Carl Craig is described as a creative visionary, an electronic music icon, an esteemed Grammy-nominated composer, a world-class DJ and an ambassador for his native Detroit. Yet the common thread that runs through Craig’s broad musical canon and creative projects is a resounding fascination with futurism. The prolific producer has cultivated a unique path as an artist, entrepreneur and civic leader, guided by his tendency toward forward thinking. “My livelihood is making music that I can perform, whether I’m doing orchestral production or modular strangeness or generating club music. I don’t restrict myself,” said Craig. “I defined myself by being who I am.
The ultimate self respect is when you say you’re going to do something and you go and do it to the best of your ability.” Craig released his first track in 1989 on a Virgin UK compilation album, with two singles following on labels run by his first collaborator Derrick May. After a series of ambitious releases for his co-owned Retroactive imprint, in 1991 Craig launched his second record label Planet E with the groundbreaking EP “4 Jazz Funk Classics”, under his alias 69. Planet-E turned 20 in 2011 and Craig celebrated the label’s history by taking Planet-E and its artists and collaborators on a world tour for the first time ever. He also previewed the 69 Live show for the first time, at select festivals around the world, fusing masks, darkness and the music of 69, Craig created 69’s own entity. As well as this, Planet-E invited friends of the label – like Luciano, Kirk Del Giorgio, Loco Dice and more - to pick their favourite Planet-E track to remix and re-release.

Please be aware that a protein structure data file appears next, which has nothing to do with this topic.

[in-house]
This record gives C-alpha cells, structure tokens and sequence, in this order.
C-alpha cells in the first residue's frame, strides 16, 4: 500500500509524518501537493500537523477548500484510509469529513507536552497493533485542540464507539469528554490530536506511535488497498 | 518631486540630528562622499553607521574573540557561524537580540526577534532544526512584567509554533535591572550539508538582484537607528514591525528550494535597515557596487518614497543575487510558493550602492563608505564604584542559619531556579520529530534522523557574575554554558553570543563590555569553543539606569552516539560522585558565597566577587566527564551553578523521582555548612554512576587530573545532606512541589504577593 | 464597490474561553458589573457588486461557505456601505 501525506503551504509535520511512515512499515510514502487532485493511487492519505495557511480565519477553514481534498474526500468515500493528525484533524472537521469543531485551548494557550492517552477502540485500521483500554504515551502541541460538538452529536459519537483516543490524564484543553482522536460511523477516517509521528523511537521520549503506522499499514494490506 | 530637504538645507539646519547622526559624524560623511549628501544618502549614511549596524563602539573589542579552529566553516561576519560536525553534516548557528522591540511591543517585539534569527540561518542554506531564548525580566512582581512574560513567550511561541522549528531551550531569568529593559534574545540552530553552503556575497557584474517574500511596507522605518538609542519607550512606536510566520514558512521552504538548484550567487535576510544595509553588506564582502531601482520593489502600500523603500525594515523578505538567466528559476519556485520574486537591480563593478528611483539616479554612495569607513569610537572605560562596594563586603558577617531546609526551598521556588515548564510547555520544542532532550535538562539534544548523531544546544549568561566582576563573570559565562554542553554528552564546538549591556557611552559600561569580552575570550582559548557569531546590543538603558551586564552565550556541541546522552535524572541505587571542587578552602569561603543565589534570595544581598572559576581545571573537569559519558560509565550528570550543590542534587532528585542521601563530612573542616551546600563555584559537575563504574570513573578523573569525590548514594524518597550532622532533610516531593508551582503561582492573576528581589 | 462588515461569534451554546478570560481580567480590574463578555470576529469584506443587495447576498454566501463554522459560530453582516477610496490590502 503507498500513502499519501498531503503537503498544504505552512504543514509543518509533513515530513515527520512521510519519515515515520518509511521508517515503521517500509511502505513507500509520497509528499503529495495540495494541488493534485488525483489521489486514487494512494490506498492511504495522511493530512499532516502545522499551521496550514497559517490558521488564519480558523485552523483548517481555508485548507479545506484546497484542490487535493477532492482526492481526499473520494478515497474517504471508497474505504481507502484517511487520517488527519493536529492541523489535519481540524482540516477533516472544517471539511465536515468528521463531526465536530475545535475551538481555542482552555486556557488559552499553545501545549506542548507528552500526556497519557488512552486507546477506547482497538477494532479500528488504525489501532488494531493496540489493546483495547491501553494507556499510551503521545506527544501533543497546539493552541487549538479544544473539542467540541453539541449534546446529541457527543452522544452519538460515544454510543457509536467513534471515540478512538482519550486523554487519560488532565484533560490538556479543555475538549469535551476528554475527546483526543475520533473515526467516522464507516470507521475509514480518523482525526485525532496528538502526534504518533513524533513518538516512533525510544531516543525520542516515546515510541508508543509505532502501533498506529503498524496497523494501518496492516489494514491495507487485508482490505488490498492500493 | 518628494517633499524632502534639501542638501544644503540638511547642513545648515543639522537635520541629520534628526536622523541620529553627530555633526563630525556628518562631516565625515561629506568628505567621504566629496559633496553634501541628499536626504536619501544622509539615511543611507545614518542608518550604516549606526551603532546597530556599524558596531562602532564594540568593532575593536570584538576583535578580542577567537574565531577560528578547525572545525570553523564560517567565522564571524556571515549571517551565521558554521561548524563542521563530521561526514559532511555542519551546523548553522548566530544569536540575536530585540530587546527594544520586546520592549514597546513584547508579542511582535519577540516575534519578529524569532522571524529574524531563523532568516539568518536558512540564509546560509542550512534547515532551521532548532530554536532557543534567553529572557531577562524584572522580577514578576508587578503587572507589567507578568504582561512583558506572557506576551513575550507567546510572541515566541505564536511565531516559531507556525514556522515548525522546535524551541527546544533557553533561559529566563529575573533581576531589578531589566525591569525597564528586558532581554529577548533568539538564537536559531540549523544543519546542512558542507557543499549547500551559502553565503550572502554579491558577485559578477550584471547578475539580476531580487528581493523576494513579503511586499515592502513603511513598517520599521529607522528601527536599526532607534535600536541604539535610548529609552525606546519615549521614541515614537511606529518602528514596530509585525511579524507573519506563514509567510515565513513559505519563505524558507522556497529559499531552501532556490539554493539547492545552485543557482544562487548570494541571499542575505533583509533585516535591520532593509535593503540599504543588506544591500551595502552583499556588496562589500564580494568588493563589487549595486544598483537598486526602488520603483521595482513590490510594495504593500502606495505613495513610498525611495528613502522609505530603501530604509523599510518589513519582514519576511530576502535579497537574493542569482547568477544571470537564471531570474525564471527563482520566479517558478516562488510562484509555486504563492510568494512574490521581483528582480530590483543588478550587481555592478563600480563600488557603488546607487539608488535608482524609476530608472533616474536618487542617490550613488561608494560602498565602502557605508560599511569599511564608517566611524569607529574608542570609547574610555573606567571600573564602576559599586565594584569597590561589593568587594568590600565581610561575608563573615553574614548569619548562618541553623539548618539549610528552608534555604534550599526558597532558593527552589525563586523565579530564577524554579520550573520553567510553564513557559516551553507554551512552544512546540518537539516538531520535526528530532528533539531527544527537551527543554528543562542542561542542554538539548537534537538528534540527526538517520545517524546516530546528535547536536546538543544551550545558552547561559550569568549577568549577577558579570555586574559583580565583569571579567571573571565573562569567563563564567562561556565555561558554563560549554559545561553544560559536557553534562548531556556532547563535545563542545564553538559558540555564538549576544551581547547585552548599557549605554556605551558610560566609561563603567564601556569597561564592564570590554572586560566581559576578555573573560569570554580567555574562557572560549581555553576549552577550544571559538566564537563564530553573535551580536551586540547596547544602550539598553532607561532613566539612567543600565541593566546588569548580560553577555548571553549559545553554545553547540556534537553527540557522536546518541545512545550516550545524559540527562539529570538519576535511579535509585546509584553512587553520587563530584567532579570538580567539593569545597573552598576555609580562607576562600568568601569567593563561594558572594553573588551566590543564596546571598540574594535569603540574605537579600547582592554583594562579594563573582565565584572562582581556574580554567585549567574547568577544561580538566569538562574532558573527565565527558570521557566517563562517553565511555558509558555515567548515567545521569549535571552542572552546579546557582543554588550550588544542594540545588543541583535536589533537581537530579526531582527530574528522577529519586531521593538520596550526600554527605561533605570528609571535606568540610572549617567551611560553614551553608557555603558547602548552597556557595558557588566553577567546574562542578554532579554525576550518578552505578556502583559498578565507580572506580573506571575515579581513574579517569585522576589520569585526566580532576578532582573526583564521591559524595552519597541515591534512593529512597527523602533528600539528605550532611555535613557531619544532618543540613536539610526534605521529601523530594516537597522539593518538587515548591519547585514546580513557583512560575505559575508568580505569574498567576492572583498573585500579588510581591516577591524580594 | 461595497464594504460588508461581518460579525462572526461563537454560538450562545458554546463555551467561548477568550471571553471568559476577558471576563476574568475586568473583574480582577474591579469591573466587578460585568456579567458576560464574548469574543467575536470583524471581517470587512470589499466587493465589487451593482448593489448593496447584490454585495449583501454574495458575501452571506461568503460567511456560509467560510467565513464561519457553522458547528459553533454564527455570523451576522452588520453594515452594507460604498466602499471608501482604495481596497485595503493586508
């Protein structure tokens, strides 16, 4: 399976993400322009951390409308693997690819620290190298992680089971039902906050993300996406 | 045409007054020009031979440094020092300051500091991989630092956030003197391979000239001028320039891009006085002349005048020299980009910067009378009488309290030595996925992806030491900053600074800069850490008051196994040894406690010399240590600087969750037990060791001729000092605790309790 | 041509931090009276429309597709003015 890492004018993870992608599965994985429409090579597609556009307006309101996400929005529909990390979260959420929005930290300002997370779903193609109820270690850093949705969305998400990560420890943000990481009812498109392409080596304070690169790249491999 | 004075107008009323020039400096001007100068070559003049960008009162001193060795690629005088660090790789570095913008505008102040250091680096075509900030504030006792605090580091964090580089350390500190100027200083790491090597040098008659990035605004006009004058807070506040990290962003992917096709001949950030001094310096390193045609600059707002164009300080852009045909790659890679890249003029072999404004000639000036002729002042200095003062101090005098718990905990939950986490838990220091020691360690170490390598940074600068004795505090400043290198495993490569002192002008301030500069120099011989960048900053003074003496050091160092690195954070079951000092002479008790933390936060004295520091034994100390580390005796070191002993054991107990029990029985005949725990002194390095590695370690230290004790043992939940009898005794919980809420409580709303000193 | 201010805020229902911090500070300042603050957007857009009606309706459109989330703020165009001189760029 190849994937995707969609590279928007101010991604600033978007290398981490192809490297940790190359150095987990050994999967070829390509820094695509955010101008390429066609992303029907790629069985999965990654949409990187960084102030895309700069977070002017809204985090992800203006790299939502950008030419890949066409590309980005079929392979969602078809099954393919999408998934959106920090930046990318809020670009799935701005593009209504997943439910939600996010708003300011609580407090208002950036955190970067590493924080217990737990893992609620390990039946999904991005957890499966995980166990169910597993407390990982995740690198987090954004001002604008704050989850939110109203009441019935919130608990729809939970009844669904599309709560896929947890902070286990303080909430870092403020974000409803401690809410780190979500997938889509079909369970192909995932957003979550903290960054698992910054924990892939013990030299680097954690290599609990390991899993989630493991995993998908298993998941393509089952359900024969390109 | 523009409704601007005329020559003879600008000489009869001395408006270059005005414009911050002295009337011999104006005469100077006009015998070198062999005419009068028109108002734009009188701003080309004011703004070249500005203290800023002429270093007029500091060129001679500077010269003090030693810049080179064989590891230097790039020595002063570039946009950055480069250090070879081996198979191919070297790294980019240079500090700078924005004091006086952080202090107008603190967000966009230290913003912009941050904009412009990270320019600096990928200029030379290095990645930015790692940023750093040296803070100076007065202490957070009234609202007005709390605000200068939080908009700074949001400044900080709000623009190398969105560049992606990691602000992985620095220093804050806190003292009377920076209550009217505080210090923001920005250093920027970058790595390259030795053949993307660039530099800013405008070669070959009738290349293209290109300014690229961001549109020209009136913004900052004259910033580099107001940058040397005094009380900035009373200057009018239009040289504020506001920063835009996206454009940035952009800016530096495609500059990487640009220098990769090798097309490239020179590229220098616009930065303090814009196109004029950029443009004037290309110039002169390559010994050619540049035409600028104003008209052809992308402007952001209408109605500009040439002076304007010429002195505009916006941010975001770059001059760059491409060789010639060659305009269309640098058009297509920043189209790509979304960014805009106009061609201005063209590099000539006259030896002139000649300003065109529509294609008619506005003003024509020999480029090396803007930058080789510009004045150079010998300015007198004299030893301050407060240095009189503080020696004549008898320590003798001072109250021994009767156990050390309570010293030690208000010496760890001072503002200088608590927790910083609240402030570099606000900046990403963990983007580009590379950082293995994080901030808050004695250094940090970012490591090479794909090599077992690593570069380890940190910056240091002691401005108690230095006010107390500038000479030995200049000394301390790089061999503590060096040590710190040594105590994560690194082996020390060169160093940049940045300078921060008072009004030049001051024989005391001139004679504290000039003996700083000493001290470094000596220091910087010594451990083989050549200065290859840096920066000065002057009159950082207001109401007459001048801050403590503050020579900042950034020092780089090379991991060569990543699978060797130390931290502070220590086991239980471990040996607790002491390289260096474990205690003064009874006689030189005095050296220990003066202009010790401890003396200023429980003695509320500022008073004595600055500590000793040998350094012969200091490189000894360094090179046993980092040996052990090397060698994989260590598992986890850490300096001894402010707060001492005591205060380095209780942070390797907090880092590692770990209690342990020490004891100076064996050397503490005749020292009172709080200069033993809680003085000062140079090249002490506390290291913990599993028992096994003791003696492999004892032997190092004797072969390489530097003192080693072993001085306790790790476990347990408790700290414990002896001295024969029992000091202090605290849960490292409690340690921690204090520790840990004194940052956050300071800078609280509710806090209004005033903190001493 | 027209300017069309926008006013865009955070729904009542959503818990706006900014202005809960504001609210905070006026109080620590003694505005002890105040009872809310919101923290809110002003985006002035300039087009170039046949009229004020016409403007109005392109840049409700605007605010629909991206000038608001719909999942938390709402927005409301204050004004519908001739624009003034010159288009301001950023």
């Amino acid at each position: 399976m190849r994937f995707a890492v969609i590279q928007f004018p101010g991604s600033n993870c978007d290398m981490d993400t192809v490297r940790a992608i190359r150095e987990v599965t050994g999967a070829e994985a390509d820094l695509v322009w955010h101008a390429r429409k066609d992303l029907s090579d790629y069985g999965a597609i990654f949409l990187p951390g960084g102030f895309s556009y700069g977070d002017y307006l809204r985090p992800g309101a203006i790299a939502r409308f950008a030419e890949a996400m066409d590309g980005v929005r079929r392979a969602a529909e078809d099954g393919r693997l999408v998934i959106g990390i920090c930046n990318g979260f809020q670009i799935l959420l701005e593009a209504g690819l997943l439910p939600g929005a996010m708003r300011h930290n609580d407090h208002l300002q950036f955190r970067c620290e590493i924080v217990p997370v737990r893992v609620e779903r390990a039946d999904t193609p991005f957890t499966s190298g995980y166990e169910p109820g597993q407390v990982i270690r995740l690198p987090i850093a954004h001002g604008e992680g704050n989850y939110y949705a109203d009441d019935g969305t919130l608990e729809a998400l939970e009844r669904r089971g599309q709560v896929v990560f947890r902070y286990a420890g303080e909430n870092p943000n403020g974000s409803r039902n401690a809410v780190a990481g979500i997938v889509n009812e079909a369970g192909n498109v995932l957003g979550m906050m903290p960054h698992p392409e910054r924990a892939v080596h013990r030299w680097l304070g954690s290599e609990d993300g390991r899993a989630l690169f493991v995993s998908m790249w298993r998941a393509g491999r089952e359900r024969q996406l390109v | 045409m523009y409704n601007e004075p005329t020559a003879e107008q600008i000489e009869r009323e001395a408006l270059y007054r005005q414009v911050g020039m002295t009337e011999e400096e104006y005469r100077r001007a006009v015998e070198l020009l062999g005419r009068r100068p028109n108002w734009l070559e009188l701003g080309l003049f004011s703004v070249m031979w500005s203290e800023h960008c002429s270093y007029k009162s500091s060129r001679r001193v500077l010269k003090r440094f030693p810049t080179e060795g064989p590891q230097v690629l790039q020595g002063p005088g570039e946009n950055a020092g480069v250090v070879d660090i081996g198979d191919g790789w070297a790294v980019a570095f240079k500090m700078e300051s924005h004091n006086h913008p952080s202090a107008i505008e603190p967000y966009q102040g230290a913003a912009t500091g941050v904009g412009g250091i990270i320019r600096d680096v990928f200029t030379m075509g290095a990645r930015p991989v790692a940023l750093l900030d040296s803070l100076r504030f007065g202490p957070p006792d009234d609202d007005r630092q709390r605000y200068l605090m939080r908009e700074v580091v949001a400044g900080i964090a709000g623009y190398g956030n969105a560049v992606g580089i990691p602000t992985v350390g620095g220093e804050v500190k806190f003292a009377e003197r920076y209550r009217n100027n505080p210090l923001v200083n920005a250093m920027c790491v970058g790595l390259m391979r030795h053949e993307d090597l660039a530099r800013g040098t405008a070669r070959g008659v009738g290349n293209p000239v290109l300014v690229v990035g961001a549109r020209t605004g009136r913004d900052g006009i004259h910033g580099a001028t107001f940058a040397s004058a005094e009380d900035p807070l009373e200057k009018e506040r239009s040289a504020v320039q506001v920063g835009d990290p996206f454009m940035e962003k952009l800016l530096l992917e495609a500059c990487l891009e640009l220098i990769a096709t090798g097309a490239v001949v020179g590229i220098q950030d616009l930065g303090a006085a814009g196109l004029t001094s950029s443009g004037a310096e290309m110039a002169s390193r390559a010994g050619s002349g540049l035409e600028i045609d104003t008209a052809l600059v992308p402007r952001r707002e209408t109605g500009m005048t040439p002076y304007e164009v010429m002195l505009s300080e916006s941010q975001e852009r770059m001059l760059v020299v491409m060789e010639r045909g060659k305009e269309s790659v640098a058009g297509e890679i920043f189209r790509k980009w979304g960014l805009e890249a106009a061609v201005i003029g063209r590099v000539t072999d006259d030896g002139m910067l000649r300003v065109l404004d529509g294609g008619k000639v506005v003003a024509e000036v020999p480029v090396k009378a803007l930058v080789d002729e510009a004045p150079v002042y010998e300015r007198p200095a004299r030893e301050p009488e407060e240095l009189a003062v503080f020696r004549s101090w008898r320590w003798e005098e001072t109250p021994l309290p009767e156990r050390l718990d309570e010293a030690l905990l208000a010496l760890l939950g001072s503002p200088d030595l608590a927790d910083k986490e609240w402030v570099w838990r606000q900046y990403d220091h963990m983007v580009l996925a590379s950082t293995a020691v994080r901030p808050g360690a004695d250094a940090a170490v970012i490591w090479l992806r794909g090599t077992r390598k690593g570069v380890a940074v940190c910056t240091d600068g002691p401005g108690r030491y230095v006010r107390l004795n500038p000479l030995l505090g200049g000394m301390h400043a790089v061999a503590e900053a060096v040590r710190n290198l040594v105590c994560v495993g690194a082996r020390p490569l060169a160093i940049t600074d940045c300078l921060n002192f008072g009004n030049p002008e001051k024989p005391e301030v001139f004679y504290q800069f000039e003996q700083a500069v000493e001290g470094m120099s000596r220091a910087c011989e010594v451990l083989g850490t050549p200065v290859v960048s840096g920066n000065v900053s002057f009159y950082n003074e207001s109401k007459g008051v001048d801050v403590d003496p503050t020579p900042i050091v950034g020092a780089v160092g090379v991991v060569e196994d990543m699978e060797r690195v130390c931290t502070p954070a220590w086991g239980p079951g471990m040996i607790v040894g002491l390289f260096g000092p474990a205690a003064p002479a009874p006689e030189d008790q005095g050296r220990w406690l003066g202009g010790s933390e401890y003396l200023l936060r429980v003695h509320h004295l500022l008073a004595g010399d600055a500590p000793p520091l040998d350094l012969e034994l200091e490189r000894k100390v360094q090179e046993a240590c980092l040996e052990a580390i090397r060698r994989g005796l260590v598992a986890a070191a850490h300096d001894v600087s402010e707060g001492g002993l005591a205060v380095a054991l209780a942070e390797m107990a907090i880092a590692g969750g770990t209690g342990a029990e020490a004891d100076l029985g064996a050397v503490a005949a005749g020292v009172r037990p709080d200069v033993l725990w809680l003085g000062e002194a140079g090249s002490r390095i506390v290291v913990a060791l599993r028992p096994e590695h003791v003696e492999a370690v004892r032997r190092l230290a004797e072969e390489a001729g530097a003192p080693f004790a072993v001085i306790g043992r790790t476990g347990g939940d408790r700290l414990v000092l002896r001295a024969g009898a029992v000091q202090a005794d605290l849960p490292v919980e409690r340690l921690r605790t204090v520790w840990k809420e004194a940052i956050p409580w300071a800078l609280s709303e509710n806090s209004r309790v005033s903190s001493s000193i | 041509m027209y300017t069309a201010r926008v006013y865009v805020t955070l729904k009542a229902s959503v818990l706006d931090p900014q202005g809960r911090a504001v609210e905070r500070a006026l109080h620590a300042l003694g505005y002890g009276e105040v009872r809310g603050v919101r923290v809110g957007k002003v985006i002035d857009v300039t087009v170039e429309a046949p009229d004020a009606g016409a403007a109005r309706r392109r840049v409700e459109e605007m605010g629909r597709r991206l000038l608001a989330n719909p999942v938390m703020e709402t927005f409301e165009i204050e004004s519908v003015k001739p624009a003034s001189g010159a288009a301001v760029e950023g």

Reflecting a year that was packed with events and releases, Craig readily admits that when he started the label he was hoping “it would last forever.” He cites artistic freedom as the highlight of running the label and adds, “It was never a struggle for the label to be an outlet for my or other people's music. It was always a struggle to stay in business, actually a war to stay in business.” Looking back now to Craig's early releases from 1989-1992, one can see how much the wild variety found in his early music set the groundwork for his diverse career. He's fortunate to serve as an inspiration and influence to countless artists in the underground electronic music scene as well as crossover acts like Underworld, Hot Chip and LCD Soundsystem. His 1992 Innerzone Orchestra cut “Bug in the Bassbin” was credited as the spark that inspired the evolution of drum‘n’bass. In typical Craig fashion, “Bug...” continued to develop, morphing into a live jazz composition in 1996.
In turn, those experiments laid the ground for Craig to incorporate Jazz elements onto his 1999 I.O. album “Programmed.” Then in the 00's Craig explored jazz further still as producer on the albums “The Detroit Experiment” and “Rebirth” (2009) for legendary Detroit Jazz collective Tribe. This is but one example of Craig'scontinually evolving exploration of sound.